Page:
Today in military history: Operation Winter Storm fights Hitler in Stalingrad

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On Dec. 12, 1942, Operation Winter Storm commenced in an attempt to relieve encircled Axis forces during the Battle of Stalingrad.

In the fall of 1942, the German Sixth Army attempted to sack the city of Stalingrad, but the Soviets had fortified their defenses and reinforced their lines. As the invaders fought their way deeper into the city, they were met with Soviet resistance.

By November, the Germans were stalled, with limited men and resources, but Hitler forbade withdrawal. In a brilliant counteroffensive, the Soviets managed to surround the German 6th Army — nearly three hundred thousand men.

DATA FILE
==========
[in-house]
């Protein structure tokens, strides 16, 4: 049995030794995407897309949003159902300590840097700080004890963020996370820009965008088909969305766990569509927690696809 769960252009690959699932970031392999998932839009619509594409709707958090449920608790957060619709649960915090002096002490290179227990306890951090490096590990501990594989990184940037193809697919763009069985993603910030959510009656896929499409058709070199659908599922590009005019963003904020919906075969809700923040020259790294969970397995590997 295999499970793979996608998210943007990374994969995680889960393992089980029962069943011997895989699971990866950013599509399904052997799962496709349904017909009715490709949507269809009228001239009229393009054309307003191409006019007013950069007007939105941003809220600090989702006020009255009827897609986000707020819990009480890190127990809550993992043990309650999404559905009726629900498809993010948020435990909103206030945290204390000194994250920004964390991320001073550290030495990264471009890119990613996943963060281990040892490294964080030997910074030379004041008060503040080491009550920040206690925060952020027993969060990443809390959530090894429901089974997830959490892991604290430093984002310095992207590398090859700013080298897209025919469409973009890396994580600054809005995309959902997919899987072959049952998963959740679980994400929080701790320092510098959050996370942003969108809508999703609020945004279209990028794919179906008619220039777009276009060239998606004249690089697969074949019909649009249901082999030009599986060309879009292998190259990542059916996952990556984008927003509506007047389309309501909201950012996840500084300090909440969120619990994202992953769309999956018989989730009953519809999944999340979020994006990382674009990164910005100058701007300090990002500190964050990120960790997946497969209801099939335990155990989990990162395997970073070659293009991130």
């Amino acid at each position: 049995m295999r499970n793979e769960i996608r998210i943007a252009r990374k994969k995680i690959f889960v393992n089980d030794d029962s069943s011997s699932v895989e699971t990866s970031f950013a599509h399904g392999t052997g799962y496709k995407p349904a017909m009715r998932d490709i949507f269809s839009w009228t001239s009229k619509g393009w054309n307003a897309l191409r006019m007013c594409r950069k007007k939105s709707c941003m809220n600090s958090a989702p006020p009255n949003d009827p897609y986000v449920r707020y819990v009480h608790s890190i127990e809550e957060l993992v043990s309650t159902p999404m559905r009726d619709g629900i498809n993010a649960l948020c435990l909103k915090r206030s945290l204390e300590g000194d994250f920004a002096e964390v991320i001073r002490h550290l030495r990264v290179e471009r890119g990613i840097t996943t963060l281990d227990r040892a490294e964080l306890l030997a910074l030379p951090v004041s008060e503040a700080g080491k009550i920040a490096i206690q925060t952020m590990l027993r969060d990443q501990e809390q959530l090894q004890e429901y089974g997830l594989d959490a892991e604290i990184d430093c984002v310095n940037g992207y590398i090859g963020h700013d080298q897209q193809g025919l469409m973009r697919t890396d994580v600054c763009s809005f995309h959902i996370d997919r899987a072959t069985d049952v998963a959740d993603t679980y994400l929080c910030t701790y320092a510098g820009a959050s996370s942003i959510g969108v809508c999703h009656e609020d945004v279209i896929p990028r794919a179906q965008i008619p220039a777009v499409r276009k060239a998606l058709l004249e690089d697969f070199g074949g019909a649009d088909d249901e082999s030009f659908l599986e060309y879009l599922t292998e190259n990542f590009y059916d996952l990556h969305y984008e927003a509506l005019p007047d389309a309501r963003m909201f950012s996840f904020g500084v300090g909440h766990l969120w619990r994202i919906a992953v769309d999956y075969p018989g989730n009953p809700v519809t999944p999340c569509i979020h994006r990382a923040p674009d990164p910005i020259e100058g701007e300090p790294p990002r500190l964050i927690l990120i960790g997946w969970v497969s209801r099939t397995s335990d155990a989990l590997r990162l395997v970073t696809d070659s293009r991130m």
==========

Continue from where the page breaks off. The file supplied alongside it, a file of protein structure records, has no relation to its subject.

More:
In response, the Luftwaffe attempted to resupply the 6th Army with an airlift, but failed. A rescue was also attempted, but it too failed. The Germans were forced to winter in the city, where they faced freezing conditions and starvation. 

In February 1943, the Germans had no choice but to surrender after 150,000 German lives were lost. It was a humiliating defeat for Hitler, and a turning point in the war for the Soviets.

Featured Image: The German army quickly made it to the center of the city in Stalingrad, but was eventually cut off from resupply and forced to surrender in early 1943.